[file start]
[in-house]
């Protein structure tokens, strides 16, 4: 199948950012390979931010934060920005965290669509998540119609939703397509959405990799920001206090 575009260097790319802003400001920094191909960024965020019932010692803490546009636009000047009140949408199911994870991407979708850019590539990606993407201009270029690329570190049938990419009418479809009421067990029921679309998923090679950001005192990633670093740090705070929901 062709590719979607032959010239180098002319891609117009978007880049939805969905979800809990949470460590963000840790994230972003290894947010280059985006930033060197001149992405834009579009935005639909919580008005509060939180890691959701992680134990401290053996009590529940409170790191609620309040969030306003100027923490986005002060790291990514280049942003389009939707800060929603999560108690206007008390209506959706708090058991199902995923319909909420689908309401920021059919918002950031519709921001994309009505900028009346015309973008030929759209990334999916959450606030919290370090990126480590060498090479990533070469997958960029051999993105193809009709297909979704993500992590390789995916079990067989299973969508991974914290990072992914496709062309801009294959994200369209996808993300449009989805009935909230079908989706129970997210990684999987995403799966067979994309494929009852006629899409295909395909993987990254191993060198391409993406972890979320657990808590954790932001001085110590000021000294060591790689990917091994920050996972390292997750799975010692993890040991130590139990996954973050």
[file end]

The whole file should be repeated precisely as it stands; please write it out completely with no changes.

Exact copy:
[in-house]
């Protein structure tokens, strides 16, 4: 199948950012390979931010934060920005965290669509998540119609939703397509959405990799920001206090 575009260097790319802003400001920094191909960024965020019932010692803490546009636009000047009140949408199911994870991407979708850019590539990606993407201009270029690329570190049938990419009418479809009421067990029921679309998923090679950001005192990633670093740090705070929901 062709590719979607032959010239180098002319891609117009978007880049939805969905979800809990949470460590963000840790994230972003290894947010280059985006930033060197001149992405834009579009935005639909919580008005509060939180890691959701992680134990401290053996009590529940409170790191609620309040969030306003100027923490986005002060790291990514280049942003389009939707800060929603999560108690206007008390209506959706708090058991199902995923319909909420689908309401920021059919918002950031519709921001994309009505900028009346015309973008030929759209990334999916959450606030919290370090990126480590060498090479990533070469997958960029051999993105193809009709297909979704993500992590390789995916079990067989299973969508991974914290990072992914496709062309801009294959994200369209996808993300449009989805009935909230079908989706129970997210990684999987995403799966067979994309494929009852006629899409295909395909993987990254191993060198391409993406972890979320657990808590954790932001001085110590000021000294060591790689990917091994920050996972390292997750799975010692993890040991130590139990996954973050």